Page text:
1. re: Chemicalkinetics
                  Chemicalkinetics Apr 29, 2010 08:08 PM

                  I just re-read this and realize it makes very little sense. I meant to say: Mineral oil is slightly cheaper than baby oil and it does not have fragrance and other chemicals.

                  *Edit* I am clarifying my previous statement.

                  1. re: Chemicalkinetics
                    t
                    taos Apr 29, 2010 09:03 PM

                    Sorry if my post was confusing. Mineral oil is good for bamboo cutting boards. You can buy special mineral oil sold by food specialty retailers. Or, you can save your money and buy the same stuff sold at drug stores. Just make sure it says that it is food grade or safe for consumption. If it is labeled as intended as a laxative it is safe to consume.

                    Do not buy mineral oil that is labeled as baby oil, even if it is fragrance-free because it is not manufactured under conditions that make it safe to consume.

                    I hope this makes sense.

                    1. re: taos
                      Chemicalkinetics Apr 29, 2010 09:16 PM

                      Taos,

                      No, you make perfect sense. I were clarifying my previous statement on "Apr 29, 2010 01:18PM ". Thanks.

                      1. re: Chemicalkinetics
                        h
                        hobbess Feb 17, 2011 11:26 PM

                        Just to clarify something, but when they say to apply mineral oil every day for a week for your cutting board, does that mean you do that for a week and after that you can start chopping on it?

                        Or, does it mean you can start chopping like normal that first week while you're oiling the board?

                        And, after that first week, you only have to put mineral oil on the cutting board once a month, right?

                        1. re: hobbess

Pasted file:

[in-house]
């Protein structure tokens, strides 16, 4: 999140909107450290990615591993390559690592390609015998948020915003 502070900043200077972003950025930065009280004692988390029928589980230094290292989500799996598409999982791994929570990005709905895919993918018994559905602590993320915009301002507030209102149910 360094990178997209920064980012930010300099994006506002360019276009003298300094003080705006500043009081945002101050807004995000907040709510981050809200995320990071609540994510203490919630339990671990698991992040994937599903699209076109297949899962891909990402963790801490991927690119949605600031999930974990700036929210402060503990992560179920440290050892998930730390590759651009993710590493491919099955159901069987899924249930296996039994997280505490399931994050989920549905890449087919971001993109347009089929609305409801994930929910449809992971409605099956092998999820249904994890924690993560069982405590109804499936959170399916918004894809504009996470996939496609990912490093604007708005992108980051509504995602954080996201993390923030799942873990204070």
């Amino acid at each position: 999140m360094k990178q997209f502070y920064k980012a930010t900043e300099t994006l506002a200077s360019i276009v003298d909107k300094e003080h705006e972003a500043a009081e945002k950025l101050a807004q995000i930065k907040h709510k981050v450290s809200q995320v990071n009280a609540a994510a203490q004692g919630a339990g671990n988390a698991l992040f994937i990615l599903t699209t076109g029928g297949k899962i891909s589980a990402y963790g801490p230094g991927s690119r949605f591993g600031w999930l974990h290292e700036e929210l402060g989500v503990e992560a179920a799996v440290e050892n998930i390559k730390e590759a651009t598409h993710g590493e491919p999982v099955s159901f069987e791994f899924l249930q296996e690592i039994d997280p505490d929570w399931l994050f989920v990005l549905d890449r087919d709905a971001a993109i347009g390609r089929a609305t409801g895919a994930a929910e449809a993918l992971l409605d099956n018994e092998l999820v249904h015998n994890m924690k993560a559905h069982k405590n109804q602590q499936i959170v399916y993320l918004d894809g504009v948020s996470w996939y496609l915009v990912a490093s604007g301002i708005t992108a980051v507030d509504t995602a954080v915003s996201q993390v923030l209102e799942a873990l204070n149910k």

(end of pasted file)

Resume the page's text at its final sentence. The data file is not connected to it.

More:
cowboyardee Feb 18, 2011 03:30 AM

                          In practice, I'm sure you can do either with good results - plenty of people don't oil their cutting boards at all and don't experience any problems (though some who don't experience cracking and warping). That said, ideally you don't use the cutting board for the first few days, cuz that would necessitate washing/rinsing, and the point is to keep water out of your board until it's loaded with oil.

                          The 'oil every day for a week' advice is a little misleading IMO. It depends on how you apply oil and also the thickness, porous-ness, and dryness of your board. If you wipe oil on with a rag, then a week is about right (but it still depends). If you drizzle the board with oil like you might a saute pan and then spread it evenly with your fingers and let the board soak it up (that's what I do), 7 applications is too much. The point is to apply enough oil that the board doesn't readily soak it up. You don't want to apply so much that the board is completely saturated and won't take any more - the board will ooze oil/feel oily in use. I load up a new cutting board over the course of a couple days with multiple drizzlings and stop when the drizzlings start taking a while to soak in.

                          After that, once-a-month applications should be fine.